The article below originally appeared in the San Mateo Daily Journal and is being reprinted with permission.
Four of the six county supervisor hopefuls agreed on several points yesterday at a forum sponsored by a collection of nonprofits, including the belief that there must definitely be a relationship between government and groups like those in the audience.
“We can’t do it all. That’s a given,” said Millbrae Councilwoman Gina Papan who emphasized her experiences with several nonprofits, including John’s Closet which she started with her sister to provide clothing to the needy.
Richard Holober, president of the San Mateo County Community College District Board and consumer advocate, said the nonprofit Boys Club kept his immigrant father off the streets of New York’s Lower East Side, propelling him to college. Nonprofits like that, he said, provide social justice not provided by private industry because it doesn’t fit their marketplace.
Burlingame Mayor Terry Nagel pointed to a decade of nonprofit experience and 34 years as a community volunteer which she said gives her the right mindset to understand that their mission is their bottom line.
Dave Pine, a member of the San Mateo Union High School District Board, has a connection with special needs nonprofits because his son falls into the category and Pine works with Community Gatepath. A county supervisor has to expand the relationship with all nonprofits and become an advocate because “we’re going to have less money, no question.”
The insights came at a candidate’s forum held by Thrive — the Alliance of San Mateo County Nonprofits. Two other candidates, Michael Stogner and Demetrios Nikas, did not respond to an inquiry by Thrive to attend.
All six are vying for the District One seat left vacant by the election of former officeholder Mark Church to the position of chief elections chief and assessor-county clerk-recorder.
An all-mail ballot May 3 for voters countywide will determine who represents the district which includes West San Mateo, Hillsborough, Burlingame, Millbrae, San Bruno, part of South San Francisco and the unincorporated areas of Burlingame Hills, Highlands/Baywood Park and San Francisco International Airport.
Although the Thrive forum had a nonprofit leaning, the four candidates were also thrown questions about the budget — how to cut, how to generate money and whether to back state tax extensions.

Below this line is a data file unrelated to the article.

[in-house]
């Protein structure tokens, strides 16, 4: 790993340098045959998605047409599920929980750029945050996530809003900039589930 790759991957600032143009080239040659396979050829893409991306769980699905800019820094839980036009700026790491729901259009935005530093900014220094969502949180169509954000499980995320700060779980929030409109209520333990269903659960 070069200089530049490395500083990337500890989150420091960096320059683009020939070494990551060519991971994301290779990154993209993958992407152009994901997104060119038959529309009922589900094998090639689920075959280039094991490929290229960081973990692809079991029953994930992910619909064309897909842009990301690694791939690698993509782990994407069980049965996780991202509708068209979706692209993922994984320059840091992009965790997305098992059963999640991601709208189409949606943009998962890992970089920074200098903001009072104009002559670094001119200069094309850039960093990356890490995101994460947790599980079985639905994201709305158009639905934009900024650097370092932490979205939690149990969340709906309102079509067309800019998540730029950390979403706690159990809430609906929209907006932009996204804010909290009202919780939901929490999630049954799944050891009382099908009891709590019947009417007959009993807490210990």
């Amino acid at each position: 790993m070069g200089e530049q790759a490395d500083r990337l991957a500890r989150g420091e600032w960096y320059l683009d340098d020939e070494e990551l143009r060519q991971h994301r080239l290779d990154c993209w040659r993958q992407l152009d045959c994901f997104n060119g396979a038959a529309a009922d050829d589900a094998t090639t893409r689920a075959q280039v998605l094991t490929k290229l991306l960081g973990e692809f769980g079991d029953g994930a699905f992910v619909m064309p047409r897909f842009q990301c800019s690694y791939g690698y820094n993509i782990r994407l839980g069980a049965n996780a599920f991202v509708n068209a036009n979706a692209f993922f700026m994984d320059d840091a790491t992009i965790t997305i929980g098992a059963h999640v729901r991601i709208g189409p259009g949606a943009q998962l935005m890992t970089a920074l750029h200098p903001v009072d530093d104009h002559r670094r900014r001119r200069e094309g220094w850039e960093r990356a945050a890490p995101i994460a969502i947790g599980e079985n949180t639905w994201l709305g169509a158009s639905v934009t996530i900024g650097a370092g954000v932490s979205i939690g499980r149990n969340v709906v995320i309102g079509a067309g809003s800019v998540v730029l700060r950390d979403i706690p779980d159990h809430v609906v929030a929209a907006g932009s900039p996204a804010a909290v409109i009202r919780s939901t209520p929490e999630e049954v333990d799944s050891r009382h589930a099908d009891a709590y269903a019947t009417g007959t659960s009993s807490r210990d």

Holober asked attendees to look at his community college board’s record of cutting approximately 20 percent without furloughs and layoffs. Instead, he said, he and fellow trustees made difficult cuts to programs that were desired but didn’t represent the core values of a community college.
Nagel endorses the idea of priority budgeting in which the county budget is constructed holistically rather than asking individual departments to lop off a set amount across the board. The Board of Supervisors rejected the idea last fall, which Nagel said leaves them conducting “business as usual, only less of it.”
Pine’s number one priority is children and youth and Papan said the county needs to be more efficient. The county’s real estate portfolio includes unutilized buildings and lease contracts that cost $200,000 to $600,000 per month.
“That’s a good place we can start cutting,” she said, adding that the goal is to “do it without hurting the people we need to serve.”
Nagel would much rather raise revenue than taxes, although she does support the state tax extensions proposed by the governor.
“I really think we have been taxed to death already,” she said.
She proposed recruiting more business to the county, imposing a business license tax on the unincorporated area and improving account collection at San Mateo Medical Center.
Holober also mentioned the low rate of bill collection at the county hospital.
“The county leaves a lot of money on the table,” he said, adding that the county could also benefit from partnerships and better utilization of parks and the San Mateo County Event Center.
The ideas were similar to those expressed by the others. Papan said the county hasn’t reached its potential yet with partnerships and Pine highlighted the Event Center alone with green technology and job creation based on his experience in Silicon Valley.
But by 2012, voters will likely be asked if they want another tax or more cuts, he said.
“We’re not honest if we say we can do it all with efficiencies,” he said.
Holober agreed with Nagel’s assessment of residents being overtaxed but supports the state extensions if they are amended to include a 1 percent surcharge for the top 1 percent of income earners in California.
Pine and Papan are also behind the state extensions. Local governments are already in dire straits and will be even more so if voters don’t agree, Papan said.
Michelle Durand can be reached by e-mail: firstname.lastname@example.org or by phone: (650) 344-5200 ext. 102.